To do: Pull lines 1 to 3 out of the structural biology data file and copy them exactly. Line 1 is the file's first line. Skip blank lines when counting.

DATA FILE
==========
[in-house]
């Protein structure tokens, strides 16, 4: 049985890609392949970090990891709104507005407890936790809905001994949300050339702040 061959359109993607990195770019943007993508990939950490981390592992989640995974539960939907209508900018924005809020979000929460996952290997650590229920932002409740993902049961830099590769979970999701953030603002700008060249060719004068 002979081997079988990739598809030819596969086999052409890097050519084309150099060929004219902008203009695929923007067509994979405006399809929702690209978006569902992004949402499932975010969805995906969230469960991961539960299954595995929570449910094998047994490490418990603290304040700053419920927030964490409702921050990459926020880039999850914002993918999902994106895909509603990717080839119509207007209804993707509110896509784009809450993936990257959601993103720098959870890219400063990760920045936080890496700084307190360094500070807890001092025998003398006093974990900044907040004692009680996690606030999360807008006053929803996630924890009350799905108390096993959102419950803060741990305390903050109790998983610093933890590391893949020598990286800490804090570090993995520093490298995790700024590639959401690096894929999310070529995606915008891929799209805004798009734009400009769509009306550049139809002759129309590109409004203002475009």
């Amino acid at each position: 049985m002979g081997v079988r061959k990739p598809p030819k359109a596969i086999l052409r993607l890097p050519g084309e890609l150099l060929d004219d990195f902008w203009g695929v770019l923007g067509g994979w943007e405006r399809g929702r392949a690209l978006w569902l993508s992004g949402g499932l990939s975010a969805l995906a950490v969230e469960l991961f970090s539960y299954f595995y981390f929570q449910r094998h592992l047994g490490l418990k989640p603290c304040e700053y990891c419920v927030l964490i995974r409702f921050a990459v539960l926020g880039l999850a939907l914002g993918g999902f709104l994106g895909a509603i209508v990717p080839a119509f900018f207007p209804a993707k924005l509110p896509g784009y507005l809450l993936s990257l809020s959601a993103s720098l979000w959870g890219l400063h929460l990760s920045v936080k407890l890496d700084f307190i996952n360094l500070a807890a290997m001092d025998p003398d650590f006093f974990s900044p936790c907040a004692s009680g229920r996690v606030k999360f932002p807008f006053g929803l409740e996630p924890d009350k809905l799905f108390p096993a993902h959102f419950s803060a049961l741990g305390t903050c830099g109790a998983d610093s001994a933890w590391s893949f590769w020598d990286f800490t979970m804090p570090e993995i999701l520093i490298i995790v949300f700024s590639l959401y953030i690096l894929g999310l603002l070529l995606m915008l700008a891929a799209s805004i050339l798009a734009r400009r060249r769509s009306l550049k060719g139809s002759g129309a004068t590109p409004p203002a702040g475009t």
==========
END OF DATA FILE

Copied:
[in-house]
């Protein structure tokens, strides 16, 4: 049985890609392949970090990891709104507005407890936790809905001994949300050339702040 061959359109993607990195770019943007993508990939950490981390592992989640995974539960939907209508900018924005809020979000929460996952290997650590229920932002409740993902049961830099590769979970999701953030603002700008060249060719004068 002979081997079988990739598809030819596969086999052409890097050519084309150099060929004219902008203009695929923007067509994979405006399809929702690209978006569902992004949402499932975010969805995906969230469960991961539960299954595995929570449910094998047994490490418990603290304040700053419920927030964490409702921050990459926020880039999850914002993918999902994106895909509603990717080839119509207007209804993707509110896509784009809450993936990257959601993103720098959870890219400063990760920045936080890496700084307190360094500070807890001092025998003398006093974990900044907040004692009680996690606030999360807008006053929803996630924890009350799905108390096993959102419950803060741990305390903050109790998983610093933890590391893949020598990286800490804090570090993995520093490298995790700024590639959401690096894929999310070529995606915008891929799209805004798009734009400009769509009306550049139809002759129309590109409004203002475009």
């Amino acid at each position: 049985m002979g081997v079988r061959k990739p598809p030819k359109a596969i086999l052409r993607l890097p050519g084309e890609l150099l060929d004219d990195f902008w203009g695929v770019l923007g067509g994979w943007e405006r399809g929702r392949a690209l978006w569902l993508s992004g949402g499932l990939s975010a969805l995906a950490v969230e469960l991961f970090s539960y299954f595995y981390f929570q449910r094998h592992l047994g490490l418990k989640p603290c304040e700053y990891c419920v927030l964490i995974r409702f921050a990459v539960l926020g880039l999850a939907l914002g993918g999902f709104l994106g895909a509603i209508v990717p080839a119509f900018f207007p209804a993707k924005l509110p896509g784009y507005l809450l993936s990257l809020s959601a993103s720098l979000w959870g890219l400063h929460l990760s920045v936080k407890l890496d700084f307190i996952n360094l500070a807890a290997m001092d025998p003398d650590f006093f974990s900044p936790c907040a004692s009680g229920r996690v606030k999360f932002p807008f006053g929803l409740e996630p924890d009350k809905l799905f108390p096993a993902h959102f419950s803060a049961l741990g305390t903050c830099g109790a998983d610093s001994a933890w590391s893949f590769w020598d990286f800490t979970m804090p570090e993995i999701l520093i490298i995790v949300f700024s590639l959401y953030i690096l894929g999310l603002l070529l995606m915008l700008a891929a799209s805004i050339l798009a734009r400009r060249r769509s009306l550049k060719g139809s002759g129309a004068t590109p409004p203002a702040g475009t």